“For instance gamma-retrovirus was isolated from trophoblastic cells of the baboon placenta. This virus was found to be very closely related antigenically and by sequence homology to the endogenous RD114 virus in cats (which is itself unrelated to endogenous FeLV). Benveniste and Todaro observed, like we did for jungle fowl, that only certain species of the cat genus, Felis, possessed this endogenous genome related to the baboon ERV. In contrast, all species of baboons carry this virus so it would appear to have been present in the germ line of primates much longer than in cats. Thus it seems evident that a horizontal, infectious event occurred to transfer the virus from baboons to cats, whereupon it became endogenous in the new species.”[14]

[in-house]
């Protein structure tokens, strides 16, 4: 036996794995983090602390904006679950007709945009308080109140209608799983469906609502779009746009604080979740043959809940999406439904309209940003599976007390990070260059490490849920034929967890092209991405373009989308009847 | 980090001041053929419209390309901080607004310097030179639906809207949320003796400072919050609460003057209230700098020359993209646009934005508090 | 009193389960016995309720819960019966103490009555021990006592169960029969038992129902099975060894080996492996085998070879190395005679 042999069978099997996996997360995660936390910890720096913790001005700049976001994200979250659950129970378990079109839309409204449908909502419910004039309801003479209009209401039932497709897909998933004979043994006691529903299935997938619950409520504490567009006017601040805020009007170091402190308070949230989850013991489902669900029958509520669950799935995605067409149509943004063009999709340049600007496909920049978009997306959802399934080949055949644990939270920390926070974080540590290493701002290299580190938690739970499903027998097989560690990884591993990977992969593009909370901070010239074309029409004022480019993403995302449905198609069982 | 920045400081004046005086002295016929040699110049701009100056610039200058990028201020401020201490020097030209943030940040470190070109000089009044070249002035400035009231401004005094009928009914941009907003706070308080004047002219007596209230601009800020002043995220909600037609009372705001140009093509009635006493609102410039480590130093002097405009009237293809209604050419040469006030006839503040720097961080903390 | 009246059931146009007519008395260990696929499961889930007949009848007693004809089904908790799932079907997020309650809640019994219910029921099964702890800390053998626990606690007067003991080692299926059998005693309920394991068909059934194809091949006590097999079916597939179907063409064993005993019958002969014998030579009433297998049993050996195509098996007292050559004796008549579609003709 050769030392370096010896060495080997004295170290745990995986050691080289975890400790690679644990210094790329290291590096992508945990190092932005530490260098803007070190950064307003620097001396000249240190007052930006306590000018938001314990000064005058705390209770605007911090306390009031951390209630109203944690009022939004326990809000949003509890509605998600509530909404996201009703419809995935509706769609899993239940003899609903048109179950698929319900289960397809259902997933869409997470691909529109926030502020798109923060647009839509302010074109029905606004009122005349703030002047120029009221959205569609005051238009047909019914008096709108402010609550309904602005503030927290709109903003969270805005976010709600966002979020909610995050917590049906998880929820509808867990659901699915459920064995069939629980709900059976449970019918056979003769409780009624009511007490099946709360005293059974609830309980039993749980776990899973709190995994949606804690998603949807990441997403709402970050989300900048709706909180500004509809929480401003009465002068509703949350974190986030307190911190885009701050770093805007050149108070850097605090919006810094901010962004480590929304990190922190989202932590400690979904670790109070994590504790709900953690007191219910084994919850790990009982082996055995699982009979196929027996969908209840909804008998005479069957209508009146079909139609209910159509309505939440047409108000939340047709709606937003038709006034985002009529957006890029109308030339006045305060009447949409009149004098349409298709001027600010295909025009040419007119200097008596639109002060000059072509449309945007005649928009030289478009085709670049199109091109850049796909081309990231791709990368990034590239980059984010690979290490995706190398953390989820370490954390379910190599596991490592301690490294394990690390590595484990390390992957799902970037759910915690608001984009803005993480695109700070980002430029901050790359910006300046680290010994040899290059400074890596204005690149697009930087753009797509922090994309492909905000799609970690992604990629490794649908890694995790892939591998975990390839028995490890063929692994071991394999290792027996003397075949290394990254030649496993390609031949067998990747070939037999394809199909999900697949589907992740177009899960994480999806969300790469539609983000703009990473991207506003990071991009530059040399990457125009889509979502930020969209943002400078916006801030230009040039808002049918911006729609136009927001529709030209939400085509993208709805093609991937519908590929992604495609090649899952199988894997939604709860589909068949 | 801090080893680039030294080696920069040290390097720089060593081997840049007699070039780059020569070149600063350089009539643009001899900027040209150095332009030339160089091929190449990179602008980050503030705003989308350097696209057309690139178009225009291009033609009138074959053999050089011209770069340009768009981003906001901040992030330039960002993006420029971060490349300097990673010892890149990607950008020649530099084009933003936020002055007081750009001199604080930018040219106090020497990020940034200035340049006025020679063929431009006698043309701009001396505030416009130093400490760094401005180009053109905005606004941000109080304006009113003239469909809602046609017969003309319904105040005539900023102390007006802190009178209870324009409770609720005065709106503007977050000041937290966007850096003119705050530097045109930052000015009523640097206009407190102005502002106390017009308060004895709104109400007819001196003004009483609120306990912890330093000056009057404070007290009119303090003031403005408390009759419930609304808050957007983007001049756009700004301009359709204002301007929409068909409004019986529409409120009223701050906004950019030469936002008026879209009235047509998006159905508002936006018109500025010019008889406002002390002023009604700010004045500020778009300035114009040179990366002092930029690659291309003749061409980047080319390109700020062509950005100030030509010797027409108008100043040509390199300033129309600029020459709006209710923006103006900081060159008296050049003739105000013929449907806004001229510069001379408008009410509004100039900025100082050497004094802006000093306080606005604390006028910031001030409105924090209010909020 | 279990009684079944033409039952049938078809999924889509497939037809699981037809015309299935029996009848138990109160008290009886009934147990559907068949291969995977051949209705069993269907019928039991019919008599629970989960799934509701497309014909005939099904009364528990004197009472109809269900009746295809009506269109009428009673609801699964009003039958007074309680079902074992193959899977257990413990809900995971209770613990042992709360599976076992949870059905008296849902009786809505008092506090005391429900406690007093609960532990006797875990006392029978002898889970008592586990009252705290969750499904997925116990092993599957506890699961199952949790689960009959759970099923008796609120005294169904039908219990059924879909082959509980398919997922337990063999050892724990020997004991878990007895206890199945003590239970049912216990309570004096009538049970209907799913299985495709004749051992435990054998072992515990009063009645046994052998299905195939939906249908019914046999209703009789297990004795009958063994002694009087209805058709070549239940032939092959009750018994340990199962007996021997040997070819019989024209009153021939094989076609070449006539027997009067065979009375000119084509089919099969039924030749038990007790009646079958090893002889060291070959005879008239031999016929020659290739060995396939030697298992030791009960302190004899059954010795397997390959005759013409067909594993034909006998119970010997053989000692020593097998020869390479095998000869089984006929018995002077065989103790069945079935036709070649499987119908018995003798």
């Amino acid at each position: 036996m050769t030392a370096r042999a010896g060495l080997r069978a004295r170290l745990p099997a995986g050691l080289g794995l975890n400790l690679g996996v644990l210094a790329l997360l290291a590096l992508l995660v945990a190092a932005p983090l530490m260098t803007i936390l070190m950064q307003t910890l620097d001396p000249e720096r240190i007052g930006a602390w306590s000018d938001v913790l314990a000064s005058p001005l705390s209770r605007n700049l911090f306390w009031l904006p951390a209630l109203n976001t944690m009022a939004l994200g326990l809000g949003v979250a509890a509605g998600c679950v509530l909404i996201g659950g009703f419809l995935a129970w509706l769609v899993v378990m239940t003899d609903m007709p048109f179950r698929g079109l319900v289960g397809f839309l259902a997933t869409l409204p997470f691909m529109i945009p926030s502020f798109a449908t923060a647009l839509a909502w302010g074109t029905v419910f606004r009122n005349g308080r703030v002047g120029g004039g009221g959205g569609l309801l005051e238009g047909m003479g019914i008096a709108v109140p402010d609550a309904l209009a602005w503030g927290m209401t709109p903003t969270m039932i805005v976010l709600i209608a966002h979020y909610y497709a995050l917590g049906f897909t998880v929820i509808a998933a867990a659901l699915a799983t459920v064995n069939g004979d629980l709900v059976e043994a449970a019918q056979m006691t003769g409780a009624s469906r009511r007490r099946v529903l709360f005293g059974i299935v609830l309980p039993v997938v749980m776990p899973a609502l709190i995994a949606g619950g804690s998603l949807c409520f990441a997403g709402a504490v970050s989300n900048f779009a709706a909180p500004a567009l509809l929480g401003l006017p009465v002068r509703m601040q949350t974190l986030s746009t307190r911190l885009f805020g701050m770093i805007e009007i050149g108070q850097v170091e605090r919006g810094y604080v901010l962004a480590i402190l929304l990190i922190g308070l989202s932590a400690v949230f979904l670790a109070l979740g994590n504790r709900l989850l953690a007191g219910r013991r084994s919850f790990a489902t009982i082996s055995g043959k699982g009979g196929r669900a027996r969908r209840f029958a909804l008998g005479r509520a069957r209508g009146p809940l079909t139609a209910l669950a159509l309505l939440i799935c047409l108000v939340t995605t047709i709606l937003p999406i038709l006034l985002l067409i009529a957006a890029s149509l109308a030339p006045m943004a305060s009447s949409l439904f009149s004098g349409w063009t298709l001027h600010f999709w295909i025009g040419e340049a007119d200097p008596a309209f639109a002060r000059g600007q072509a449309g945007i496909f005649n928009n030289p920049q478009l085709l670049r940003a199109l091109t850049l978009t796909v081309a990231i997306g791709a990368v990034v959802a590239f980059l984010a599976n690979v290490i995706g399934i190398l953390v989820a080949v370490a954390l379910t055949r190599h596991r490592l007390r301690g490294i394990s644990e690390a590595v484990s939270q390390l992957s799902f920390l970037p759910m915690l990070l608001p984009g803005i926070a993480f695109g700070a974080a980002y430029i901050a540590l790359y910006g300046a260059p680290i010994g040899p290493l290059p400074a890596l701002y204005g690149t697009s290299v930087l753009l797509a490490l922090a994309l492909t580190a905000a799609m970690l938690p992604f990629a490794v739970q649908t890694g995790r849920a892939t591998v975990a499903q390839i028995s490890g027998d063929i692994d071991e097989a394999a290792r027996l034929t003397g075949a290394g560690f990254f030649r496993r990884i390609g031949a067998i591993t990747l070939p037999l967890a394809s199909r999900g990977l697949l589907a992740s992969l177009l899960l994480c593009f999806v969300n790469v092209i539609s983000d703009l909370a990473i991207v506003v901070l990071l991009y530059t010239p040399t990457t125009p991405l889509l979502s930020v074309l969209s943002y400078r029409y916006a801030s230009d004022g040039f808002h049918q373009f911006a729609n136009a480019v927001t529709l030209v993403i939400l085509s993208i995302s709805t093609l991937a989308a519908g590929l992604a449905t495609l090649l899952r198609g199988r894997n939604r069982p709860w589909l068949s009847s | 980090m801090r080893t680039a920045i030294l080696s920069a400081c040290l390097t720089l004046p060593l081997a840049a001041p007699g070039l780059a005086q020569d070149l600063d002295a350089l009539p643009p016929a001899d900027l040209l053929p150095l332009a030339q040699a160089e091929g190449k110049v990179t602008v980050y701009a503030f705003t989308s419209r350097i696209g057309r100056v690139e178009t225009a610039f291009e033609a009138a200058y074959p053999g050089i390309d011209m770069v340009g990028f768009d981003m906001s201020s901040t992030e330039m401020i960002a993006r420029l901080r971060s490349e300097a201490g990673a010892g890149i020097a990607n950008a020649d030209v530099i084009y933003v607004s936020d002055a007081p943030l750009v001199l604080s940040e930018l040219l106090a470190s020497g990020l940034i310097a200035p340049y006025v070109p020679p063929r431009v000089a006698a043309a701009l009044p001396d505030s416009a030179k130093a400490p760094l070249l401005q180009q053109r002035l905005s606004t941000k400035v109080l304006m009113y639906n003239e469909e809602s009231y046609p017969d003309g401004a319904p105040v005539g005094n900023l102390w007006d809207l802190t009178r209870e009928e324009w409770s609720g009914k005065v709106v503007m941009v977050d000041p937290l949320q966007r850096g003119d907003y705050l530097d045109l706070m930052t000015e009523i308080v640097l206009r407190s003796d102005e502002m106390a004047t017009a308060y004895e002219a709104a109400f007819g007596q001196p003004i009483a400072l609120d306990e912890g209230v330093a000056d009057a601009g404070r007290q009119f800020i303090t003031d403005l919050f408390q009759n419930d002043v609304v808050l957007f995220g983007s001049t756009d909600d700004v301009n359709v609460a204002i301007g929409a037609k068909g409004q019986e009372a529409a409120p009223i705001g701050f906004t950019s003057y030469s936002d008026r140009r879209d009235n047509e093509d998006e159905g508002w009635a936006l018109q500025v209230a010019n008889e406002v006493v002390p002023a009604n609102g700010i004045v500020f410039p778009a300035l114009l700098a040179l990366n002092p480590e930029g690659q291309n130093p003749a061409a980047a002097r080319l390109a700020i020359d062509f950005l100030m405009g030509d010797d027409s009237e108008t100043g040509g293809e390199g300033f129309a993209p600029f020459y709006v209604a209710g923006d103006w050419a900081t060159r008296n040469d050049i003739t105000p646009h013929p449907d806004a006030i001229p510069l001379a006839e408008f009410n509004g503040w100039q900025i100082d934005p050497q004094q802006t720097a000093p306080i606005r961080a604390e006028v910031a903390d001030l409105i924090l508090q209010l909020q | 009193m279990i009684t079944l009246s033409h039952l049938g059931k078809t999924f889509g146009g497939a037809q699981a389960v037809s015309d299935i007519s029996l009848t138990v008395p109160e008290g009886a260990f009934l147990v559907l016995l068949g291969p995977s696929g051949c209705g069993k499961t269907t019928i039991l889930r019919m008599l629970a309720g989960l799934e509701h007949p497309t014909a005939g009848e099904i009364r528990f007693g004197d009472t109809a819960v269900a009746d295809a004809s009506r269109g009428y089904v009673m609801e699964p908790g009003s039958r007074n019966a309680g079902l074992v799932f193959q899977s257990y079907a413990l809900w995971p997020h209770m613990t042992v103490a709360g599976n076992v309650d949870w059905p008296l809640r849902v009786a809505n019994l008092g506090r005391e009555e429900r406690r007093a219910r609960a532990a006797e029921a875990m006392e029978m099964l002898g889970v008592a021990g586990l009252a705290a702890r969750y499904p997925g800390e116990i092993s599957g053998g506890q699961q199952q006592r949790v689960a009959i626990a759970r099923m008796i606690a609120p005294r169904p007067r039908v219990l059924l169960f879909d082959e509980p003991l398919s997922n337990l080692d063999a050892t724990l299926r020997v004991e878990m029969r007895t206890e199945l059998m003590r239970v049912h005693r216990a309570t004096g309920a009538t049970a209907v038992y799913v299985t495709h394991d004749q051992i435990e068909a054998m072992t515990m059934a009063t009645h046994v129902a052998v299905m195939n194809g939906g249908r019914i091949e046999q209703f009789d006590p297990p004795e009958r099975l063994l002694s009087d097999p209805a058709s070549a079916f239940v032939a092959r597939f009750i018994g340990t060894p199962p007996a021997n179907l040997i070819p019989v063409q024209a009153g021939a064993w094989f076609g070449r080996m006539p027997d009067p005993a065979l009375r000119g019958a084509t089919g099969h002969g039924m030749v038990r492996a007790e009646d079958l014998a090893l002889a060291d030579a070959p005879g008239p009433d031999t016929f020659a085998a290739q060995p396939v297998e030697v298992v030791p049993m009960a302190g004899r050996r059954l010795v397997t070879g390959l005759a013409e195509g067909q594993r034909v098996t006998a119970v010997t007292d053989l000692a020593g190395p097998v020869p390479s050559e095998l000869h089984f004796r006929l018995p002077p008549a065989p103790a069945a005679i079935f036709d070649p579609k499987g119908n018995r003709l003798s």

How do the authors “explain” this?

“Since cats would be quite likely to scavenge and feed on baboon placentae, a possible exposure to the virus can be envisioned.”[14]

This is hopeful imagination at best!

More Problems

It is interesting to note that ERVs are different than the retroviral genomes from which they are supposed to have originated. Evolutionists usually explain this away by claiming that the ERV sequences have evolved to the point where they are quite different from their ancestral genomes. If this is so, then there is consequently very little to lead us to the conclusion that ERVs are derived from retroviruses.